Support All About Jazz

All About Jazz needs your help and we have a deal. Pay $20 and we'll hide those six pesky Google ads that appear on every page, plus this box and the slideout box on the right for a full year! You'll also fund website expansion.


I want to help
110

Devorah Day: Standard

Derek Taylor By

Sign in to view read count
Vocalist plus accompanist sessions constitute a small but singular niche in the ever-ballooning CIMP catalog. As with the label’s other projects, these dates have a strong element of risk. Engineer Marc Rusch’s method of recording offers nothing in the way of compensatory tampering for the singer’s voice. What you hear is exactly what was sung or spoken, pure and undiluted.

The "without-a-net" nature of such an arrangement has a surprisingly solid track record. Previous projects by Rosella Washington with Tyrone Brown, T.J. Graham with Rory Stuart, and most recently Dylan Taylor with Kelly Meashey have all yielded memorable mementos. In their own inimitable way, Devorah Day and Dominic Duval sustain the standard set with Standard.



Day is still making her way toward well-deserved wide recognition. Light of Day, her debut on Abaton Book Company, teamed her substantial vocal skills with veteran improvisers like saxophonists Marion Brown, Booker T and Jorge Sylvester in an unorthodox ensemble that paid back valuable dividends. Here she joins forces with another weathered cosmopolite. Duval’s bass has now graced, by the count in the disc’s sleeve note, over three dozen CIMP dates. Suffice it to say that that record intimately familiar with the sonic peculiarities and demands of the Spirit Room. His experience means an able and responsive foil for Day, who here makes her debut there.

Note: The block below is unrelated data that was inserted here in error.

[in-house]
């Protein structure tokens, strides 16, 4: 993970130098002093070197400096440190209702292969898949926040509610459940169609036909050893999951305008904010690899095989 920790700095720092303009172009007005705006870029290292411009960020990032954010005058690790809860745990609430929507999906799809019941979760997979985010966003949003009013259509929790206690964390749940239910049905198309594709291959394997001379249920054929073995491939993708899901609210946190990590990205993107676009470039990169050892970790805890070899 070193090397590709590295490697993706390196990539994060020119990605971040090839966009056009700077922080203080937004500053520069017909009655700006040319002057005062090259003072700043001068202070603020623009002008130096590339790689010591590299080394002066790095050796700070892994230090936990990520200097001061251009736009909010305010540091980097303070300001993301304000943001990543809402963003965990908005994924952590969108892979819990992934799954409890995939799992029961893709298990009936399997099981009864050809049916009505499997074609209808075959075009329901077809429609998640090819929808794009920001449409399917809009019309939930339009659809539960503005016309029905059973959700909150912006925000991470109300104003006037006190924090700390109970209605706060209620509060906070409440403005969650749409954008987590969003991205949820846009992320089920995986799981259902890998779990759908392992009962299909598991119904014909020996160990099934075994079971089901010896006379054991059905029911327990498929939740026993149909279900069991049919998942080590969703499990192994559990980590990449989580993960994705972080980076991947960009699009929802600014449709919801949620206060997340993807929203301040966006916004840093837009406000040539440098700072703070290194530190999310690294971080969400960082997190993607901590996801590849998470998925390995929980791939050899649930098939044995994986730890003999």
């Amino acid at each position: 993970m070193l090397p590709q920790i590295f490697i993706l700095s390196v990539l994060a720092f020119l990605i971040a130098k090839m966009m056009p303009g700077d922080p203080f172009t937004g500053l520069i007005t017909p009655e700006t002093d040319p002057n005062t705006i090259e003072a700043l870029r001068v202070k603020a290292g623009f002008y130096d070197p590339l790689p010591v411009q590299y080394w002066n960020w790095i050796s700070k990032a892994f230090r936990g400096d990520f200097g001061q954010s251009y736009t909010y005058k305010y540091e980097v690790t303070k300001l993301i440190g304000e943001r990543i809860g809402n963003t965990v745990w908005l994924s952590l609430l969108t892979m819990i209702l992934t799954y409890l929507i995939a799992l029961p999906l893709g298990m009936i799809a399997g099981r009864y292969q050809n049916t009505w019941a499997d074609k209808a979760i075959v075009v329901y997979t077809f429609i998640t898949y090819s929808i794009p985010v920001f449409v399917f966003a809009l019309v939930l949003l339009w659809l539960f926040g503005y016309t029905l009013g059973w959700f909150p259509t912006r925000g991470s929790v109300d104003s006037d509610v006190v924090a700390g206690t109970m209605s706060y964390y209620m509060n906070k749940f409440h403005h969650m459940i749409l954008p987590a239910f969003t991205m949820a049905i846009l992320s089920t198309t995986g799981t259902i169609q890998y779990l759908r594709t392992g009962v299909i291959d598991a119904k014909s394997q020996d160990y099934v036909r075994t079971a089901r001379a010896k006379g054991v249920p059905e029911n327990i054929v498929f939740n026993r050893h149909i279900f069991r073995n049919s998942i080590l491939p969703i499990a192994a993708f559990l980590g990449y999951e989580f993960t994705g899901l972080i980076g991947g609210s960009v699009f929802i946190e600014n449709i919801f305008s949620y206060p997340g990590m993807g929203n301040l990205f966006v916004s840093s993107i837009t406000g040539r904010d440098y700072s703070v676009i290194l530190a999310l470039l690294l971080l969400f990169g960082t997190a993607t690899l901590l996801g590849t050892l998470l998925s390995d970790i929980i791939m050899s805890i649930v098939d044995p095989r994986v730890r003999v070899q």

True to the simplicity of the disc’s title, standards both familiar and surprising comprise the program. Child-like delicacy alternates with sultry verve often within the same song verse. Day’s at times coquettishly husky style of delivery carries threads of Lady Day, but as with Holiday, any visible vulnerability is buttressed by a palpable poise and strength. Duval thrums and ambles at her flank, tugging bulbous patterns of notes from his strings that congeal in a plush harmonic cushion.

The opening reading of “Tenderly” sets the standard for the set, with Day taking her sweet time with the lyrics, adding emphasis at points in her articulation and toying with tempo. Duval favors much the same flexibility in his own commentary on bass. Two distinct sources of sound, but these improvisatory reservoirs are hardly left wanting when it comes to filling the space with creatively imbued conversation.



The only chink in the duo’s armor that's perceptible to my ears is an occasional tendency to travel a path to the point of diffusion. Several pieces clock in at lengths that outlap the relative cohesion content. Then again, since when is a case of too generous a plate of music cause for serious complaint? Praises due too toward Kara Rusch’s stark black & white cover art—a spotlight shining from above on a flower stemmed by the fractured body of a contrabass—that succinctly echoes the bald emotions of the music.



Visit CIMP on the web.


Track Listing: Tenderly/ Them There Eyes/ Being Green/ Good Morning Heartache/ Just One of Those Things/ Yesterday/ Four Dees/ Dindi/ Come Closer/ When Sunny Gets Blue/ Ain

Personnel: Devorah Day- vocals; Dominic Duval- bass. Recorded: October 20 & 21, 2003, Rossie, NY.

Year Released: 2004 | Record Label: CIMP Records | Style: Vocal


Shop

CD/LP/Track Review
Interviews
CD/LP/Track Review
Read more articles
[no cover]
Standard
Abaton Book Company
2004
buy
Light Of Day
Light Of Day
Abaton Book Company
2003
buy

Post a comment

comments powered by Disqus
Support our sponsor

Sponsor: Motéma Music | BUY IT  

Join the staff. Writers Wanted!

Develop a column, write album reviews, cover live shows, or conduct interviews.